Review of Dare to Know, by James Kennedy

Dare to Know

by James Kennedy

Quirk Books, September 14, 2021. 294 pages.
Review written September 28, 2021, from an advance reader copy sent to the library.

If you like exceedingly clever and also bizarre books – think Douglas Adams as an example – then you should try James Kennedy’s novels.

His first book, written for young adults, The Order of Odd-fish, inspired my entire Sonderling Sunday blog series, because if ever there was a book with interesting language, that was it.

In this new book, written for adults, our story opens with a washed-up but once prosperous salesman desperate to make a sale, trying to close that sale in a Starbucks. His product is unusual: Dare to Know tells people the day and time of their death.

Our narrator, whose name we never learn, was in at the beginning of Dare to Know and had studied thanatons in college – a newly discovered particle intimately wrapped up in human death.

At that time, the company was called Sapere Aude – the Latin translation of “Dare to Know” and (as I just discovered via Google) a famous quotation from Kant. Our narrator was a physics and philosophy major – as was the author, according to his bio. There’s lots of philosophy in this book, with a glaze of plausible physics theory of thanatons and a new field of “subjective mathematics” which is required to work with this theory.

The math and physics in this book doesn’t actually make any sense, but we’re told the information with such confidence and plausibility that even my strong implausibility detector didn’t pull me out of the story. But as I said, you should enjoy bizarre stories to best appreciate this book.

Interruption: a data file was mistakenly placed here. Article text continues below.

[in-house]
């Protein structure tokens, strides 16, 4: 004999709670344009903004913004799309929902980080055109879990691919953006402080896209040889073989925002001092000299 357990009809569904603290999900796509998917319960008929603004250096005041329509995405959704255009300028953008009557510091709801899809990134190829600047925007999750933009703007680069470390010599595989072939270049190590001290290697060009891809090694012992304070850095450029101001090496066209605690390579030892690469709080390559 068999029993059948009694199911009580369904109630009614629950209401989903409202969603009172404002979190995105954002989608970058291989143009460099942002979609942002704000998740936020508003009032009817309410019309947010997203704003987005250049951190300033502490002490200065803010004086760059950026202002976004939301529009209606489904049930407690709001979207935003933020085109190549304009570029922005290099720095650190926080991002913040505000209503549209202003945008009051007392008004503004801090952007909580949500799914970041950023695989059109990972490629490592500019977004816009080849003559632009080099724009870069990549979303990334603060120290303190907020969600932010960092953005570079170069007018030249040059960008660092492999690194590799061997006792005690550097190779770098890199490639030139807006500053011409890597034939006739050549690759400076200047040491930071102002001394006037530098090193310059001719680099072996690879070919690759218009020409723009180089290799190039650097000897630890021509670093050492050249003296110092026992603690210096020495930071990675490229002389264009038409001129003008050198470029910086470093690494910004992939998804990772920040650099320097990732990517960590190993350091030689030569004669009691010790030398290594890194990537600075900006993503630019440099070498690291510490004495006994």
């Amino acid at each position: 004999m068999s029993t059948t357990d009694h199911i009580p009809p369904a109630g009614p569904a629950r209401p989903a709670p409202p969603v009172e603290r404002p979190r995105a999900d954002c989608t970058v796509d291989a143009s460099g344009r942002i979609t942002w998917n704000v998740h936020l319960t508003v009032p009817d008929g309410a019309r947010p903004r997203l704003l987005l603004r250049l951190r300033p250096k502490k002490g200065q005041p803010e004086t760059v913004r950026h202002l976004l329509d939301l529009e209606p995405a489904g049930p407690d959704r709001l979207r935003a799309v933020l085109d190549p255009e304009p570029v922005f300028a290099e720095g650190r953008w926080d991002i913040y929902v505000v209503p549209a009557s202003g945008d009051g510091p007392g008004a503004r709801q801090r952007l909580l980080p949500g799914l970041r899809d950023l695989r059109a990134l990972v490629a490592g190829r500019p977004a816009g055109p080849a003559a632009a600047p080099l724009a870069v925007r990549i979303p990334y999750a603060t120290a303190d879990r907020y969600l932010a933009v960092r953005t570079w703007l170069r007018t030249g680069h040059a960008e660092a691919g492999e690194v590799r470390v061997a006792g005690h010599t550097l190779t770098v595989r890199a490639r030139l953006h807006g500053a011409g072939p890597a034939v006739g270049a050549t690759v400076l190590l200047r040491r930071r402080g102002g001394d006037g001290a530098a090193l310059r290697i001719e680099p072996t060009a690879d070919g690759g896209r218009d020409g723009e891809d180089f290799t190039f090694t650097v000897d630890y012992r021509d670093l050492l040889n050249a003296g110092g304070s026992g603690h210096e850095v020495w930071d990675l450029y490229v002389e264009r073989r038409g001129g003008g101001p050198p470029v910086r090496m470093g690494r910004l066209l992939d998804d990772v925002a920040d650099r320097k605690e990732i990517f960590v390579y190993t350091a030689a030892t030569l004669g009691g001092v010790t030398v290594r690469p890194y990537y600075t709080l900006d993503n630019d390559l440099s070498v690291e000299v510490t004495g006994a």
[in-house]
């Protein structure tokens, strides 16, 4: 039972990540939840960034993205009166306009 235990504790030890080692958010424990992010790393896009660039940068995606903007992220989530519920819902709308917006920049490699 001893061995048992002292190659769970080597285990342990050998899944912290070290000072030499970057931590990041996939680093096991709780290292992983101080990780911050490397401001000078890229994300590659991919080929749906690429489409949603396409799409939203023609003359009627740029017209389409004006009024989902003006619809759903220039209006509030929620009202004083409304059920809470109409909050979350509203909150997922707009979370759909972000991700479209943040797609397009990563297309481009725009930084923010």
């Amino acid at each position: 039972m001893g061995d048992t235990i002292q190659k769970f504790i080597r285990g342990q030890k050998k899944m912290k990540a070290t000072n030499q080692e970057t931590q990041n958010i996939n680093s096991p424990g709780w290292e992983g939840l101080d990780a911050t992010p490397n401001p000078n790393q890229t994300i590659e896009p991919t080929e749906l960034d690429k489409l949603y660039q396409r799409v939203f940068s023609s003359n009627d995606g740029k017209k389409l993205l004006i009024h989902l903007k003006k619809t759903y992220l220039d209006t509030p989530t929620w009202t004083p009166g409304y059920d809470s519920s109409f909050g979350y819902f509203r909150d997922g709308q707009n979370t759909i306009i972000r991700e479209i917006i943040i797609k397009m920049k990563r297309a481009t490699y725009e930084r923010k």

At the end of his bad day that opens this book, our narrator calculates his own death time and learns that it happened twenty-three minutes in the past. And yet he seems to be alive. But if the calculations were incorrect, this is the very first time Dare to Know has been wrong. Their accuracy is 100%.

This begins our hero’s journey to figure out if he’s dead or not. He goes on a quest to visit Julia, his girlfriend back when they started together in the company, who calculated his death date long ago and kept it in a blue envelope. If she still has the envelope, will it match his calculations? Is he, in fact, dead?

Along the way, many surprising memories come forward which at first seem unimportant, but if his death date is wrong, then is something wrong with Dare to Know?

I’m afraid that while I did enjoy the book, it went a little too far toward the bizarre for my taste. It did remind me of the author’s other book, The Order of Odd-fish, which also heads toward the outlandish and also doesn’t shy away from a main character who seems to be in danger of causing the end of the universe.

Read this book if you dare!